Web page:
Healthy Working Lives Group

Healthy Working Lives Group

The Healthy Working Lives Group (HWLG) was established by Professor Ewan Macdonald in 1990 and is located within the Public Health Section of the University of Glasgow within the Institute of Health and Wellbeing. ‌

Portrait of Ewan

Our aims

The mission of the group is to improve the well-being, maximise the potential and reduce health inequalities of the working age population through cutting-edge, policy informing research.‌

Strategy

This is structured around the central tenets of the Healthy Working Lives strategy: health promotion, health protection, rehabilitation, employability and lifelong learning. 

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HWLG Logo

Our Mission

The mission of the group is to improve the well-being, maximise the potential and reduce health inequalities of the working age population through cutting-edge, policy informing research. This is structured around the central tenets of the Healthy Working Lives strategy: health promotion, health protection, rehabilitation, employability and lifelong learning.  We undertake research including the Scottish Observatory for Work and Health and offer continuing professional development via a number of training courses.

Our Staff

Prof Ewan B Macdonald OBE, Head, Healthy Working Lives Group

Dr Judith Brown, Research Associate, Scottish Observatory for Work and Health

Dr Evangelia Demou, Research Associate, Biology of the Workless

Mrs Sandra McGuire, Administrator, Healthy Working Lives Group

Mrs Karen Taggart, Administrative Assistant, Healthy Working Lives Group

Honorary Staff

• Dr Kaveh Asanati
• Mrs Mairi Gaffney
• Dr David Haldane
• Dr Robbert Hermans
• Dr Chris Ide
• Dr Chris Kalman
• Dr Alastair Leckie
• Dr Sarah Mitchell
• Dr Eugene Waclawski

 

The Healthy Working Lives Group Campaign

What is a Healthy Working Life?

It's one in which an individual has the ability to do as much as they'd like, for as long as desired, in both their working and nonworking life.  This can be achieved by providing the necessary support at the right time.

The healthy working lives group’s purpose is to undertake research and teaching to improve the health and workability of the population. 

Why is this research and teaching important for all of us?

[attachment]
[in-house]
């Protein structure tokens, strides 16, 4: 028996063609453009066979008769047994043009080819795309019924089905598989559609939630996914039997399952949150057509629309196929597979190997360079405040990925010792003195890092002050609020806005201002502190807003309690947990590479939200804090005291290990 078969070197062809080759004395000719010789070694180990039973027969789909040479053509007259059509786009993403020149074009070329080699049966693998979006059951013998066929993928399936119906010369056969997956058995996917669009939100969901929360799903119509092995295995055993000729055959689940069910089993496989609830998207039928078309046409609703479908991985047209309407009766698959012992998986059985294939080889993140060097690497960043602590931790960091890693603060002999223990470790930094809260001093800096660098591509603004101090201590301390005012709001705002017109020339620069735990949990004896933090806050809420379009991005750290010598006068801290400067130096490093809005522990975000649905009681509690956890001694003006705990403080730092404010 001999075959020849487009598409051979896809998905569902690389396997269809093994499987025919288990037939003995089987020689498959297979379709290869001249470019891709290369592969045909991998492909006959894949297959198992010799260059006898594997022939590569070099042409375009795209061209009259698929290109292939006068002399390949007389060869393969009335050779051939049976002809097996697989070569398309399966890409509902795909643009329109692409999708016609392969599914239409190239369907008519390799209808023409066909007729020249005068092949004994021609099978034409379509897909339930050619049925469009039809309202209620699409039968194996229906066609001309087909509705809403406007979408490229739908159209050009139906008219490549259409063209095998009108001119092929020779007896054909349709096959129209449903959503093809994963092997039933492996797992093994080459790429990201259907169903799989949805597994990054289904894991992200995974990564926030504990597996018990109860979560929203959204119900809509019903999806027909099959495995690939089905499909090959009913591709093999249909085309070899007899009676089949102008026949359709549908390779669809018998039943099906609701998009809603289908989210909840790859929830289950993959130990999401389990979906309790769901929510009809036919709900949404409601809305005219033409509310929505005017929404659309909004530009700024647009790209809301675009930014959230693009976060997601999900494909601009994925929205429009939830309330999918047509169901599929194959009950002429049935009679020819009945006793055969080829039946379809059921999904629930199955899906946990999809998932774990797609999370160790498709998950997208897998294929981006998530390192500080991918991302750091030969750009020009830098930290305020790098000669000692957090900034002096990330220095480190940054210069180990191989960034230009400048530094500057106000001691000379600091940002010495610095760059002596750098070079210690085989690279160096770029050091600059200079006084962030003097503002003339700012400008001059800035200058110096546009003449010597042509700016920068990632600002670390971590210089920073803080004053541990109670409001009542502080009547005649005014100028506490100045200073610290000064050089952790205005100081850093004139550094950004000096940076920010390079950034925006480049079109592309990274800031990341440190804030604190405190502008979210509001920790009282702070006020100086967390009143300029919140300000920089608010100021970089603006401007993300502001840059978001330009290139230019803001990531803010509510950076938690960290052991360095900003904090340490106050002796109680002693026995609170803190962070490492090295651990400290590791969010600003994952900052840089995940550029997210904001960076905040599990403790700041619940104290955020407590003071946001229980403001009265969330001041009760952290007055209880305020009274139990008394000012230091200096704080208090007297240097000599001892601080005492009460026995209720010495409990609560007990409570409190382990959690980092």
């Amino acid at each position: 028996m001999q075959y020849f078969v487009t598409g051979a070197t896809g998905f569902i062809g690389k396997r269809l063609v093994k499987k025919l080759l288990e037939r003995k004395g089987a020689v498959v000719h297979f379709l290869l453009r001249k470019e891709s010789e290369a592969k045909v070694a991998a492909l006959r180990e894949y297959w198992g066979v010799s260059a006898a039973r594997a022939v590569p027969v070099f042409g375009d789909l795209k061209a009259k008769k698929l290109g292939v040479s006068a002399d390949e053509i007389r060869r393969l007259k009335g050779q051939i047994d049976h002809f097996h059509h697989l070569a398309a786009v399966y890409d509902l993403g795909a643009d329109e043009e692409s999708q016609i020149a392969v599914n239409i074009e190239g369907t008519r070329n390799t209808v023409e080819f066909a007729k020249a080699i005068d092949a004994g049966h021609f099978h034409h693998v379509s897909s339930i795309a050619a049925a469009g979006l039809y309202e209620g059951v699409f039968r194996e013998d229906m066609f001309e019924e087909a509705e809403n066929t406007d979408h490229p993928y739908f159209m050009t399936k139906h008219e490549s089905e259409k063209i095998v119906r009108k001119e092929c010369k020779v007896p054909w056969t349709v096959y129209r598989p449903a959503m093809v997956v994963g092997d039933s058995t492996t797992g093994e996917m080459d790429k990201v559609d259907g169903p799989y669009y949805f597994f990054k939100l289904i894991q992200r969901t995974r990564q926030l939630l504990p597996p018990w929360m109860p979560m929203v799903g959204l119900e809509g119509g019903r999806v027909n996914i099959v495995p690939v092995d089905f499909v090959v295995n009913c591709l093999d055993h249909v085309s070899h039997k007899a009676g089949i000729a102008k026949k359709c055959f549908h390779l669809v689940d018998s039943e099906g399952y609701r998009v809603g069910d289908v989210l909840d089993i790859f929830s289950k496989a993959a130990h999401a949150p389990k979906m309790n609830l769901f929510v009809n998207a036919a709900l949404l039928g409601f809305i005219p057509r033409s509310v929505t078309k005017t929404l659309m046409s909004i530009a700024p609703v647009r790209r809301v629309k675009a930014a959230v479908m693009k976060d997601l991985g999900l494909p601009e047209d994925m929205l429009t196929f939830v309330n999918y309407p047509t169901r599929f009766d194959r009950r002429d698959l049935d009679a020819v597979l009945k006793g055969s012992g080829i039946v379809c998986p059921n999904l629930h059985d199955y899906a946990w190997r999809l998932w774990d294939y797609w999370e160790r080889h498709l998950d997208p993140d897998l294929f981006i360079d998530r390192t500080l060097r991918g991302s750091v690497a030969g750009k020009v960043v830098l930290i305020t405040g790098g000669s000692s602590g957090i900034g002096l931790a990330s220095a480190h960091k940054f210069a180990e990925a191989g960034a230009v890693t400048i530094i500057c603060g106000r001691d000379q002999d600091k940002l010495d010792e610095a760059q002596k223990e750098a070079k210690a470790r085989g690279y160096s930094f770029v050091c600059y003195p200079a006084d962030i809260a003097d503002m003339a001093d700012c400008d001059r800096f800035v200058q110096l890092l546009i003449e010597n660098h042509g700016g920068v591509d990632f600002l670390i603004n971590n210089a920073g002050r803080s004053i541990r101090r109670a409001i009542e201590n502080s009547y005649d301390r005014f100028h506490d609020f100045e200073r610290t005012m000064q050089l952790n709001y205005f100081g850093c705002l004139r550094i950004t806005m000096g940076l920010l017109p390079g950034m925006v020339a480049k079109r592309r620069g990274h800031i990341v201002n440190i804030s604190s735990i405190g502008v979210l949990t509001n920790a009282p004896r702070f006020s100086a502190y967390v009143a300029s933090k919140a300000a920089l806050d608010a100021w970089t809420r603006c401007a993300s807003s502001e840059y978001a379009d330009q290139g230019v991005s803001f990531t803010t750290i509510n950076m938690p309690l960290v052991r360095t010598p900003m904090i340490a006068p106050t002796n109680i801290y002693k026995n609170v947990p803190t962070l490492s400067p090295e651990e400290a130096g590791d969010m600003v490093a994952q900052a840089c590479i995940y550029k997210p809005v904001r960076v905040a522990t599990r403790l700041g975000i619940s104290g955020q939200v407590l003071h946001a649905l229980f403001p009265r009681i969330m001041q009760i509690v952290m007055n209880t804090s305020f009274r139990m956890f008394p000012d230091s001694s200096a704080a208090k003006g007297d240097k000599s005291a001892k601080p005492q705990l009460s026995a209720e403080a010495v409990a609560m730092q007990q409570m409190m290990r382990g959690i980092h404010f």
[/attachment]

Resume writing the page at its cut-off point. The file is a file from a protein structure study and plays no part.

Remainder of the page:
• We are an ageing society and our population is declining
  • This affects the productivity of our workforce
  • Sickness absence costs UK industry at least £13 billion per year
  • Around 2.6 million people in the UK, 335,000 in Scotland, claim long term sickness and or disability benefits - this is a major cause of health inequality and deprivation 

What can we do?

  • There is good evidence that many of the above could be rehabilitated into work
  • There is good evidence that a safe job and keeping people active for longer improves health and life expectancy

To strengthen and expand the academic base of the HWLG and create a sustainable future, we need funding for the following:

  • A senior academic leader in occupational health
  • 2 non clinical lecturer posts
  • A research/financial administrator

Why are we seeking support?

To date the group has been sustained entirely by research income and donations - this has exceeded £5 million in the past 5 years.   However, there is a lack of resource to meet the demand for teaching and research into these problem areas.  It is important to raise the profile of health problems of working age people; provide support to industry, enterprises and social partners; continue policy forming research, all aimed at improving the socio-economic capacity of the country, and the wellbeing of individuals.
 
To succeed we need the support of businesses, work unions and concerned individuals, in understanding the many benefits of a healthy working life to both an individual and society as a whole. 

For further information please contact:
 
Professor Ewan Macdonald at ewan.macdonald@glasgow.ac.uk

 

 

Extending Working Lives

Supporting Older People into Employment (SOPIE): Identifying factors influencing return to work in the over 50s.
Exploring the Impact of pensions on working lifetimes and subsequent longevity

Scottish Observatory for Work and Health

Scottish Observatory for Work and Health

Evaluation of intervention programmes

Re-designed NHS Lanarkshire Musculoskeletal Pathway
Evaluation of EASY sickness absence project
Condition Management Programme
Working Health Services Scotland

Biological markers, health and wellbeing

Biological markers, health and wellbeing

Policy Impact

EWTD & Physicians Health
Ill Health Retirement

 

Brown J, Mackay D, Demou E, Craig J, Macdonald E.B. Reducing sickness absence in Scotland - applying the lessons from a pilot NHS intervention July 2013.

Brown J, Demou E, Tristram MA, Gilmour H, Sanati K, Macdonald EB. http://www.biomedcentral.com/1471-2458/12/327. Employment status and health: understanding the health of the economically inactive population in Scotland. BMC Public Health 2012; 12: 327.

Demou E, Gibson I, and E.B. Macdonald. "Identification of the Factors Associated with the Outcomes in a Vocational Rehabilitation Condition Management Programme". BMC Public Health 2012, 12, pp 927-936

Lalloo D, Ghafur I, Macdonald EB. Author reply. Audit or assessment tools for occupational health letters or reports. Occup Med (Lond). 2012 Sep; 62(6):469-70.

Lalloo D, Ghafur I, Macdonald EB. Peer Review Audit of Occupational Health Reports - Process and Outcomes. Occupational Medicine 2012; 62: 54-56, doi:10.1093/occmed/kqr152

Duncan A, O'Reilly J, Macdonald EB, Watkins TR and Taylor M. Sumary of: Thirty-five year review of a mercury monitory service for Scottish dental practices. British Dental Journal, p122 - 123 (Feb 2011). doi: 10.1038/sj.bdj.2011.71

Sanati K, Mansouri M, Macdonald R, Ghafghazi S, Macdonald EB and Yadegarfar G. Surgical Techniques and Return to Work Following Carpal Tunnel Release: A Systematic Review and Meta-Analysis. Journal of Occupational Rehabilitation, 2011:p18.

Macdonald EB. Tackling the Failures of the Welfare State - "Thinking the Do-able". A Paper for Policy Makers. Healthy Working Lives Group, University of Glasgow. (July 2010) Tackling the Failures of the Welfare State